Sally Howlett, Henry Creissen, Nick Fradgley, ORC, UK
WP1: Seed Health and Quality
The State Priekuli Cereal Breeding Institute in Latviahave been carrying out field trials to assess grain quality and resistance to biotic and abiotic stress in 27 spring barley cultivars and 47hulless barley cultivars. Genotypes were assessed under high disease pressure with artificial inoculum of Ustilago and Drechsleragramine. The most promising lines, showing enhanced disease resistance, will be evaluated in 2015.Perhaps unsurprisingly barleys originating from that region of Latvia were the highest yielding in their trials. A 98 RIL population was used to test the molecular marker for Un8 gene which has been identified as a loose smut resistance gene. This gene was not found to be fully effective as 6 lines containing the gene still showed susceptibility, however 22 lines showed good resistance.
Similar trials have been carried out at the Estonian Crop Research Institute (ECRI) (previouslyJõgeva Plant Breeding Institute). 27 barley lines were tested for quality and yield stability, potential material for organic plant breeding. 50 barley genotypes were tested for disease resistance to barley leaf stripe (Pyrenophoragraminea) and loose smut (Ustilagonuda), which were artificially inoculated.
16 hulless (naked) barley varieties, provided by Anders Borgen, were also trialled in small plots in Latvia. The accession BlåMørdrupcheived the highest yield of 2.66t/ha as well as a high protein content of 17%, and good lodging and disease resistance.
Estonian barley breeder Ylle Tamm in COBRA diversity trial.
WP2: Breeding for Resilience
In Norway trials following on from the sustain-NordForsk project will assess an array of around 50 spring barley accessions for environmental plasticity in multi factorial treatments.
Hydroponic experiments at SLU (Sweden) are being analysed at Bioforsk in Norway for root hair morphology. The hypothesis is that populations will have a greater diversity of root morphologies.
The role of crop genetic diversity for resilience has also been investigated in Denmark by DTU and Aarhus University. The response of wheat and barley varieties to fungal diseases and low nutrients stresses is being assessed. They are also attempting to answer the question of how increasingly diverse mixtures and populations can adapt to stressful environments. DTU also tested 182 spring barley accessions for performance and yield stability in future climate scenarios with elevated C02, 03 and temperature. Results indicate that stability is not only a result of diversity, but also has to do with the presence of specific genes. Results have been published in European Journal of Agronomy.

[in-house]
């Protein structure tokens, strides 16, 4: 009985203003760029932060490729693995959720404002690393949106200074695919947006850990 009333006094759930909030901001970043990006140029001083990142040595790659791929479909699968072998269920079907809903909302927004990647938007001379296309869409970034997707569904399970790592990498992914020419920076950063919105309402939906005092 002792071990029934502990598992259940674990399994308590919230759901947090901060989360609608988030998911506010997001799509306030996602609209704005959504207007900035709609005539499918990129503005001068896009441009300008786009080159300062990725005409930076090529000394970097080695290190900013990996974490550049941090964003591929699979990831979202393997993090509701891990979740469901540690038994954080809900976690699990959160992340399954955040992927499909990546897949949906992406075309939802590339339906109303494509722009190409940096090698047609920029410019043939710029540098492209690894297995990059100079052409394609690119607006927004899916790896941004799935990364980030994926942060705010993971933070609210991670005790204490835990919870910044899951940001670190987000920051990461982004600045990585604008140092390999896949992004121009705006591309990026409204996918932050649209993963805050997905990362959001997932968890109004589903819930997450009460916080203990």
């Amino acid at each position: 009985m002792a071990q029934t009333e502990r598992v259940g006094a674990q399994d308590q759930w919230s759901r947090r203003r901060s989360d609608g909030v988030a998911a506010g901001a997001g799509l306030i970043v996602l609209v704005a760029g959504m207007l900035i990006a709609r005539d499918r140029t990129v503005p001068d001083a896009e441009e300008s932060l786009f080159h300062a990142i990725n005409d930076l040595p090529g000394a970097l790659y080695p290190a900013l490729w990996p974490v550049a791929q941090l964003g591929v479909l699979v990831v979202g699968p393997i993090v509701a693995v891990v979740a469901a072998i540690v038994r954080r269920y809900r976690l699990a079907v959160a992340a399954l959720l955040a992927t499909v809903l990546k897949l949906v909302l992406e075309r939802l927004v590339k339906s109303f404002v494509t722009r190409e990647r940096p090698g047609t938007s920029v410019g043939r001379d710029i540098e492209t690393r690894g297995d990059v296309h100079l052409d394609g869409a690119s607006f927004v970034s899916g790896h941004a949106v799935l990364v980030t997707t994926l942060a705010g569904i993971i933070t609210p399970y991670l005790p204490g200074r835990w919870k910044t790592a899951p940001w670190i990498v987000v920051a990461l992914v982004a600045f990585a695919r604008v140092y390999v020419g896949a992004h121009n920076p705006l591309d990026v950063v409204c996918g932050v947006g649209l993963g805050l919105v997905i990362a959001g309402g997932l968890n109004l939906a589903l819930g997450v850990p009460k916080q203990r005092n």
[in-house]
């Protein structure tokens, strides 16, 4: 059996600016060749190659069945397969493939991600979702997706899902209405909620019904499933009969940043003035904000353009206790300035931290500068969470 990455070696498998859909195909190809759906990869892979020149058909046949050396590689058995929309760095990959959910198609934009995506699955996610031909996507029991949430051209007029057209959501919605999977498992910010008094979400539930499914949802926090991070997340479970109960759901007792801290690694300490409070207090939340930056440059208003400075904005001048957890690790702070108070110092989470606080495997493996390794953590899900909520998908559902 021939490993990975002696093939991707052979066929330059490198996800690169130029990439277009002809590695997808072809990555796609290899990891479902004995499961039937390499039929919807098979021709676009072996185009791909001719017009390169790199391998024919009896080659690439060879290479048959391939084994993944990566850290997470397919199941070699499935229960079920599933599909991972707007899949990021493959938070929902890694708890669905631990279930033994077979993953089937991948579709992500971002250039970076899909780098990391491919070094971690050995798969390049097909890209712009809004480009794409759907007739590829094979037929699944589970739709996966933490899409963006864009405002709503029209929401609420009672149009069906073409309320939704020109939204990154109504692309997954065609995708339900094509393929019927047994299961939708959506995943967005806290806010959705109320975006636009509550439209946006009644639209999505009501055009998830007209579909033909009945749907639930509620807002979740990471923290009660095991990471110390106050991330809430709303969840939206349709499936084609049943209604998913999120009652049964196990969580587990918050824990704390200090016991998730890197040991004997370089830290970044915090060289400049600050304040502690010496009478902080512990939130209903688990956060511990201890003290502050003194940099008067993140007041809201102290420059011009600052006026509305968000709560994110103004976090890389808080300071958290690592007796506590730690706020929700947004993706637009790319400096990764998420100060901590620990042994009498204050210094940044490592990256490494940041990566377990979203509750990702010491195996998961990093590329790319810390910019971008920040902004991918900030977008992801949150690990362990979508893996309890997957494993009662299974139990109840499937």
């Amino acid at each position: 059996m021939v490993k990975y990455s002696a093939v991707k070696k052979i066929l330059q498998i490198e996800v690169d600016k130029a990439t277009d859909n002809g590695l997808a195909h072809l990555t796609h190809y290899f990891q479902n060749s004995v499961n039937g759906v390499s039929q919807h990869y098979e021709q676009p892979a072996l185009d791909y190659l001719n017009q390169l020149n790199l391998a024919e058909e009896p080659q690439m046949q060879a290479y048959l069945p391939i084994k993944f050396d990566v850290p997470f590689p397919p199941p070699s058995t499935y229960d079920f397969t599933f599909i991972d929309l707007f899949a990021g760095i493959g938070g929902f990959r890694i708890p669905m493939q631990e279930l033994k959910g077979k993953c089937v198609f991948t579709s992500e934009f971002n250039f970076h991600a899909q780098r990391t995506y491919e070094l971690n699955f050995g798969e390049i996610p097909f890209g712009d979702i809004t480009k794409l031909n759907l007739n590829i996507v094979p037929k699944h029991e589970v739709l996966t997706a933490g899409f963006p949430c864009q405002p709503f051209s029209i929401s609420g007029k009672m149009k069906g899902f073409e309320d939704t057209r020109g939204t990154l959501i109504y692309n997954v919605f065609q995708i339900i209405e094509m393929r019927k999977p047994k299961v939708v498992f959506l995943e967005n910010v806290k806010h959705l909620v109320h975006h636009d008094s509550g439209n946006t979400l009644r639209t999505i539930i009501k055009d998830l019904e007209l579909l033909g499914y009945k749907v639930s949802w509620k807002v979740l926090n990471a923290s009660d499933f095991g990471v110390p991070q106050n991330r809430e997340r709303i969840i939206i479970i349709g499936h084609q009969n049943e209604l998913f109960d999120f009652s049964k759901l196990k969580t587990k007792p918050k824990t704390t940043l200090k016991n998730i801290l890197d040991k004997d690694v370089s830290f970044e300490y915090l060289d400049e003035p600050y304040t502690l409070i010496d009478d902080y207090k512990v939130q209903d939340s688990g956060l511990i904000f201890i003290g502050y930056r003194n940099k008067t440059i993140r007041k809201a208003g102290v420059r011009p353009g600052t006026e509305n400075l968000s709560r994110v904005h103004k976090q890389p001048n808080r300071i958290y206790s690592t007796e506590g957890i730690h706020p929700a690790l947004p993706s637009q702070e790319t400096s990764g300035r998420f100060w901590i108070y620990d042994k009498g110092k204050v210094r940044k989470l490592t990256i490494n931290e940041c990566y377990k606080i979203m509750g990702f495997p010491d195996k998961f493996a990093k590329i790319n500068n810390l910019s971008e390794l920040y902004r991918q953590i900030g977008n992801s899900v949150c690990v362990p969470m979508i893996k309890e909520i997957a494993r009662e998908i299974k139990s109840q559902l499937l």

MTT Agrifood Research Finland have screened a wide range of barley varieties and landraces for Nitrogen use efficiency (NUE) as well as resistance to Fusarium andPyronephoraleaf stripe diseases. Results suggest that modern breeding strategies for increasing yield have also increased NUE and that phosphorus uptake and utilisation follows a similar trend. Limited resulted were found for resistance to Fusariumhead blight and it is suggested that trials over several sites and years would be required. European cultivars released over the last 40 years showed improved resistance to net blotch with the frequency of the net type net blotch resistance genes being greater in European varieties and Syrian landraces. The most promising material for spot type net blotch originated from Jordania.
Marker Assisted Selection (MAS) was used to examine barley varieties grown under future climates by DTU. Plants were phenotyped for: number of grains per ear, number of ears per plant, vegetative biomass, harvest index and stability of the production parameters over five treatments. Genome-wide association analysis was used to identify markers for increased primary production under climate change conditions and reveal possible genes of interest. A total of 60 marker-trait associations (log10(p) 2.97-5.58) from 44 SNP markers covering 25 LD blocks were identified, e.g. potential sites for exploitation of projected future elevated levels of CO2 were identified on 4H and 7H. A paper on this has also been submitted to Molecular Breeding.
Case studies are underway focusing on the use of barley as a speciality food in Italy and Austria and the weed competitiveness in spring barley.